See NIWA scientists talking about their work, along with fascinating animations and underwater footage.
This amazing footage was captured at the Kermadec Ridge in 2011, by NIWA's Deep-Towed Imaging System (DTIS).
The Science in the City event, held at The Cloud in Auckland on the 12th of April, was a great success. This video shows some of the science that was on display.
Never before seen footage. This amazing footage was captured by our ROV in the Fiordland Sounds.
NIWA climate scientist Dr James Renwick explains what changes are occurring in the Antarctic in response to climate change and what's likely to happen in the future.
NIWA marine ecologist Dr Vonda Cummings discusses the likely effects of climate change on marine invertebrates living on the seafloor of the Ross Sea coast.
NIWA biological oceanographer Dr Julie Hall explains how increased sea temperatures are predicted to increase stratification of the ocean, creating a disconnect between the surface waters and deep ocean.
The microbial loop refers to the small microscopic organisms in the ocean – viruses, bacteria, the small phytoplankton and microzooplankton – and the relationships between them.
Dr Mike Williams, physical oceanographer at NIWA, explains the importance of Antarctic sea ice in the Earth's ocean and climate systems and how they may be affected by climate change.
NIWA fisheries scientist Dr Stuart Hanchet describes the history and management of the southern blue whiting fishery, centred around New Zealand's subantarctic islands.
Dr Dave Bowden outlines concerns over the impacts of climate change on deepsea life in Antarctic waters.
NIWA biological oceanographer Dr Matt Pinkerton discusses the complexities of Antarctic marine food webs, the uniqueness of many of Antarctica's marine animals and the extreme adaptations they display.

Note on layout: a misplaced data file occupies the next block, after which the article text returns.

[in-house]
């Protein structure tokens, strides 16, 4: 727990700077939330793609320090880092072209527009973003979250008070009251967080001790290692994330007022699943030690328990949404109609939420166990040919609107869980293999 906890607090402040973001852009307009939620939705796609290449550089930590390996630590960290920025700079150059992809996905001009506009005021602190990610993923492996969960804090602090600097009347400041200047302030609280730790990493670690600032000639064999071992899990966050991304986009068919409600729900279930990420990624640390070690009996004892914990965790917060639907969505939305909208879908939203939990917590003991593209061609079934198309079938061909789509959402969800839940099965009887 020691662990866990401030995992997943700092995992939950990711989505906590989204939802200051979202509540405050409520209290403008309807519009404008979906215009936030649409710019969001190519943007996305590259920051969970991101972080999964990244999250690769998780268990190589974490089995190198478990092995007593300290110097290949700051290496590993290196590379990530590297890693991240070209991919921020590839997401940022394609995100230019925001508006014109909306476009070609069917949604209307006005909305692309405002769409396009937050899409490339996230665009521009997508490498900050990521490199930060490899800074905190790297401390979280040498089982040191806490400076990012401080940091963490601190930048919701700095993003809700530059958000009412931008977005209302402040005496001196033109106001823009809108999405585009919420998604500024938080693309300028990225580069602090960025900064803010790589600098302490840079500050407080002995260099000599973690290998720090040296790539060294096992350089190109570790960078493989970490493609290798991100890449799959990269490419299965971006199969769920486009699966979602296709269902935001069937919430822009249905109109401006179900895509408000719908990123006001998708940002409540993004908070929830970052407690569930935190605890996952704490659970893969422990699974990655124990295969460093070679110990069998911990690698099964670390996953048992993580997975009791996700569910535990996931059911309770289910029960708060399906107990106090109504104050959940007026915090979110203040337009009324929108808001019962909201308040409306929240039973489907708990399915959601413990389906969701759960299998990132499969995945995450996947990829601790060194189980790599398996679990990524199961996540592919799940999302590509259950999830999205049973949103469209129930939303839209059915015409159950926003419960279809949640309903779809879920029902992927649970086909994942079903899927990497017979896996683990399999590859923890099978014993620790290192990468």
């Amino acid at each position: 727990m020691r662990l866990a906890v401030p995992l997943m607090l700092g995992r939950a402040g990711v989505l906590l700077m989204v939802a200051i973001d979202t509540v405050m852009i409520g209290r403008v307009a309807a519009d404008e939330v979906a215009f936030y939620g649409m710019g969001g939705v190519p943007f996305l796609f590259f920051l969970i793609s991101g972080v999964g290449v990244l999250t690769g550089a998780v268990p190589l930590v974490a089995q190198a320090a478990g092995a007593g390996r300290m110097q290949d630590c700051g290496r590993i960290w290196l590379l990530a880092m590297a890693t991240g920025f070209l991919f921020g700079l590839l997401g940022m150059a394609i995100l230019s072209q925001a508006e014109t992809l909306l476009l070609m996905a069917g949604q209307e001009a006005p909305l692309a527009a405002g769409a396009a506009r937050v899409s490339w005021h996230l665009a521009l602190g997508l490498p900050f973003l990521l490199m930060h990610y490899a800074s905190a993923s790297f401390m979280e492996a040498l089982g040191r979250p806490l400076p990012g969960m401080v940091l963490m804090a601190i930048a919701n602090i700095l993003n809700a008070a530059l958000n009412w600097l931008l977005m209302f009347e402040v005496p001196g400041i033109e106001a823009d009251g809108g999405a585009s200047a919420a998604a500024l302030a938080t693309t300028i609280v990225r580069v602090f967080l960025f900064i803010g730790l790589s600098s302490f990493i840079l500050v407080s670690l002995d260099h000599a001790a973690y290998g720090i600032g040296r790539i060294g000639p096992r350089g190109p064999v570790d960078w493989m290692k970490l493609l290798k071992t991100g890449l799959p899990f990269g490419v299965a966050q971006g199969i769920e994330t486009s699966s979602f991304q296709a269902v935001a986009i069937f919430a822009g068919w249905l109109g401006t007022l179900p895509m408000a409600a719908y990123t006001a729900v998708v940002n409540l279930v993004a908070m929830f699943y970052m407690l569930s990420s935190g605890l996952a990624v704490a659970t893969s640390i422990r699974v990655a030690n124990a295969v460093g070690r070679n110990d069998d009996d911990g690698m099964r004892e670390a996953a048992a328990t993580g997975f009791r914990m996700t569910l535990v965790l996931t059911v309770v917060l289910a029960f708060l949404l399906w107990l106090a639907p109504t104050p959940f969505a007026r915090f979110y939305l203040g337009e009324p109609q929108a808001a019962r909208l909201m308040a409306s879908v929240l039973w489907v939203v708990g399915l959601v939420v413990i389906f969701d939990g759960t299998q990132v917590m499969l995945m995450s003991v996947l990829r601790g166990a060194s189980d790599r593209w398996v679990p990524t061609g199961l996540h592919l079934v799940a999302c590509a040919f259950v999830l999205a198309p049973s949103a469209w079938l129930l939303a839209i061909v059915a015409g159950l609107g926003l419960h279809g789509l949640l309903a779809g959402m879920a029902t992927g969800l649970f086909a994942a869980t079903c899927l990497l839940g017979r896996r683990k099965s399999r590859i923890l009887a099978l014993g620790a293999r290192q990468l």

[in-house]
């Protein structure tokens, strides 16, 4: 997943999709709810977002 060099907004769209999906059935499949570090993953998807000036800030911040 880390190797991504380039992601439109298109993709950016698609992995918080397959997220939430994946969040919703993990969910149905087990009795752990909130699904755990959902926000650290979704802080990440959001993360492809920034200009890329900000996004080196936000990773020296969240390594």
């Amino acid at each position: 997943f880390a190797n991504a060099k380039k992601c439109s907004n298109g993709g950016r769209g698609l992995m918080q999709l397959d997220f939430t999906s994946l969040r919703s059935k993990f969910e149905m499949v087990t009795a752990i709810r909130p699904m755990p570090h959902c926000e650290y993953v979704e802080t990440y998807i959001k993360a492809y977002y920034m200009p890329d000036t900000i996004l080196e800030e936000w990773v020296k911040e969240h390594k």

Populations of rockhopper penguins, elephant seals, and grey-headed albatrosses in the subantarctic have declined quite markedly in recent decades.
The oceans are an important sink for atmospheric CO2, but as they take up increasing amounts of CO2 they are becoming more acidic.
Most of the Southern Ocean outside of the narrow Antarctic continental shelf is more than 3000 m deep. This poses a real challenge for scientists studying the assemblages of animals living on the seabed.
Our Far South is an expedition that aims to raise New Zealanders' awareness of the area south of Stewart Island. Gareth Morgan, Te Radar, scientists and 50 everyday Kiwis are onboard to learn and then share their experience. This is the first video produced by them, showing some of the highlights of the trip so far.
NIWA fisheries scientist Dr Stuart Hanchet explains what makes the Antarctic toothfish fishery one of the best managed fisheries in the world.
NIWA fisheries scientist Dr Stuart Hanchet describes the guiding principles that CCAMLR (the Convention on the Conservation of Antarctic Marine Life) applies to the Antarctic toothfish fishery.
Antarctic toothfish are fished using longlines in southern Antarctic waters. NIWA fisheries scientist Alistair Dunn describes the history of the fishery and how it has been monitored.
Phytoplankton – microscopic plants that drift in the sunlit waters of the world's oceans – are the engine that drives all of Antarctica's marine food webs.
Iron dissolved in the ocean is an important trace nutrient for phytoplankton – the microscopic plants that support marine food webs.